Jason Gilley made a special trip to Tulsa’s northernmost neighboring city this weekend to show his support for the black community.
The Central High School principal spoke at a Rally for Black Lives event, hosted by Rams for Equality, at Owasso’s new Redbud Festival Park Saturday evening (see PHOTO gallery).
“I think it’s important for us, especially coming from Tulsa, and even north Tulsa, to show support for such events that are happening in Owasso,” Gilley said.
The gathering convened citizens in the heart of downtown to stand up against racial injustice — a trend Gilley believes is continuing to gain a strong momentum across northeast Oklahoma.
“I can’t recall one time where we’ve had the solidarity the way we’ve had in the past few months,” Gilley said, “and the fact that we are having a lot of people who look like myself, as well as a lot of allies, be very vocal and be very direct on their stance, I think we have to get behind that.”
Owasson Christina Cox founded Rams for Equality following the May 25 death of George Floyd, a black man whose neck was pinned at length by a white police officer in Minneapolis.
Cox, along with her 11-year-old son Keandre, have led several rallies and protests in the area, including Owasso’s 3-mile protest along 86th Street at the beginning of June, amid the nationwide civil unrest spurred by Floyd’s passing.
She said she wanted to continue the trend by uniting the community for another demonstration, this time on the open lawn of Owasso’s new city park.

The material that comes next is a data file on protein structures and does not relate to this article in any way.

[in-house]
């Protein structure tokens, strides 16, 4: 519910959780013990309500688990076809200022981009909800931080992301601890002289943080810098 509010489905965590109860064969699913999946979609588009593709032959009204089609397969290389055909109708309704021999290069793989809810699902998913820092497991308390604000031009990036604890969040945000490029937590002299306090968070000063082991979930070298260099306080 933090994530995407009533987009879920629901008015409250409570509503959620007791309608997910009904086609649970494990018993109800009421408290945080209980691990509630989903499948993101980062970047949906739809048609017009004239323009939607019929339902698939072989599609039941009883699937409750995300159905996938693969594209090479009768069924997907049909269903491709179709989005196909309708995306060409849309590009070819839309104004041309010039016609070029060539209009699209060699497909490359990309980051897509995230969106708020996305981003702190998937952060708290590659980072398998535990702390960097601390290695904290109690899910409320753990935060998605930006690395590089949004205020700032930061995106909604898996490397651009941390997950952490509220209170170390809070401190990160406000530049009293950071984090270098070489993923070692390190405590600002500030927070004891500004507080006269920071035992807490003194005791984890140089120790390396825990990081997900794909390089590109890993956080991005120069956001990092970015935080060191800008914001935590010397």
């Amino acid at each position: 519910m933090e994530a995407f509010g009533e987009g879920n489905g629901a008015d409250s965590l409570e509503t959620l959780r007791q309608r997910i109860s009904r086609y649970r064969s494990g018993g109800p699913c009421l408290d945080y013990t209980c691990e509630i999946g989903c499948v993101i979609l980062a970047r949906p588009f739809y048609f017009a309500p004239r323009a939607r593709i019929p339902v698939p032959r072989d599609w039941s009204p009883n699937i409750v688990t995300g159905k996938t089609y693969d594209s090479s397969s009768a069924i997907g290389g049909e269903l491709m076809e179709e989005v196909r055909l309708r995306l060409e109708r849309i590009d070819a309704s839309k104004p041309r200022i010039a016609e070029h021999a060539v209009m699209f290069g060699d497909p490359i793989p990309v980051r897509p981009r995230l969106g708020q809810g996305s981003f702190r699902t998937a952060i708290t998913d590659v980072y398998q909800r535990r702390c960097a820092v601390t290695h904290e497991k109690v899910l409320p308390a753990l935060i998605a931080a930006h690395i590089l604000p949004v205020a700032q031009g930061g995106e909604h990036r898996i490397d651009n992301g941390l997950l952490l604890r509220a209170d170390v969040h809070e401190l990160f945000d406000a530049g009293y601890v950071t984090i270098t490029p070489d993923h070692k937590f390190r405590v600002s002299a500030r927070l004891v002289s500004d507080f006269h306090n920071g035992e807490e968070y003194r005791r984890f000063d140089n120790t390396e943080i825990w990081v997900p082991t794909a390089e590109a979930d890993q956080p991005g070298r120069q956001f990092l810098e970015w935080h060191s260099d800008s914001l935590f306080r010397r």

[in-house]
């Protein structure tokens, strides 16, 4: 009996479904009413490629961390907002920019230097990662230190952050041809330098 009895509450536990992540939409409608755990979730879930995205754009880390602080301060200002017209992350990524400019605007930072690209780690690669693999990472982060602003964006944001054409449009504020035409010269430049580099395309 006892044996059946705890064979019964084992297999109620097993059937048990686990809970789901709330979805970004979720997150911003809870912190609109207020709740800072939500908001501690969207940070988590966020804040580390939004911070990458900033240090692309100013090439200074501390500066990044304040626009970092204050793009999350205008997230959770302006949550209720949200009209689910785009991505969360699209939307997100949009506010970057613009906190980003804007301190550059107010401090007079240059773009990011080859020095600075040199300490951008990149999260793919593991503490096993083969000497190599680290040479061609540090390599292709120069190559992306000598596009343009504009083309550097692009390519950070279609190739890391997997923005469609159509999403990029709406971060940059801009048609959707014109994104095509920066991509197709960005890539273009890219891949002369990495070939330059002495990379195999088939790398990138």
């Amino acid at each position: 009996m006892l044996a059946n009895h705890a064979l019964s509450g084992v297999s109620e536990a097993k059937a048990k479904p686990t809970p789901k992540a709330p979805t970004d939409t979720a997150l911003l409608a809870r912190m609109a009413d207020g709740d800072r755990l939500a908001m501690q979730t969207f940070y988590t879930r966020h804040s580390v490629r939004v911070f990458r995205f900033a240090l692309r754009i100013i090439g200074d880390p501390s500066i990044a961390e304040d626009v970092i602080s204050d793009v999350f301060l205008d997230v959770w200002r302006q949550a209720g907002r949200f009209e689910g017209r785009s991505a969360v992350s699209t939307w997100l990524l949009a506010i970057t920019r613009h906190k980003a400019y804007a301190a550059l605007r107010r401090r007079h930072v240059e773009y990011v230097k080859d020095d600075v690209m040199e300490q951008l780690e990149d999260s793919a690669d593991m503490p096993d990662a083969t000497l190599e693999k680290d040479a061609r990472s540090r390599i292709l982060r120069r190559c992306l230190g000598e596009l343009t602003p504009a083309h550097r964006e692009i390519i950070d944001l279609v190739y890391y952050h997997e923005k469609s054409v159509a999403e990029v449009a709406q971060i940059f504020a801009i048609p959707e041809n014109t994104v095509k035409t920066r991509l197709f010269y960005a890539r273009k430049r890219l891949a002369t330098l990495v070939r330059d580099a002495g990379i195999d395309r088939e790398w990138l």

“This movement is dear to my heart, as I have seen firsthand the racial injustice in this country, and so has my son,” Cox said. “We are about unity, peace and love, and standing up for equality.”
Cox lined the lawn with pictures of different black men and women across the nation who allegedly lost their lives at the hands of police officers to commemorate their passing.
The faces of victims like George Floyd, Alteria Woods, Michelle Cusseaux and Rayshard Brooks served as inspiration to attendees, including Lesleigh Rutherford, who visited the park with her young daughter Kennedy.
“We need reform, we need major changes, and all lives can’t matter until black lives matter,” Rutherford said, “and I brought my daughter because I think it’s important to teach our kids real history, that includes black history.”
Gilley joined several other speakers, including Ranesha Smith, Tulsa activist and poet; Joe Deere, Cherokee Nation tribal councilman; and Darick Morton, Owasso youth pastor, on the park’s stage to throughout the evening.
The rally also played host to an 8-minute, 46-second “laydown” observance for Floyd — representing the amount of time the Minneapolan was violently subdued by the officer before suffocating to death.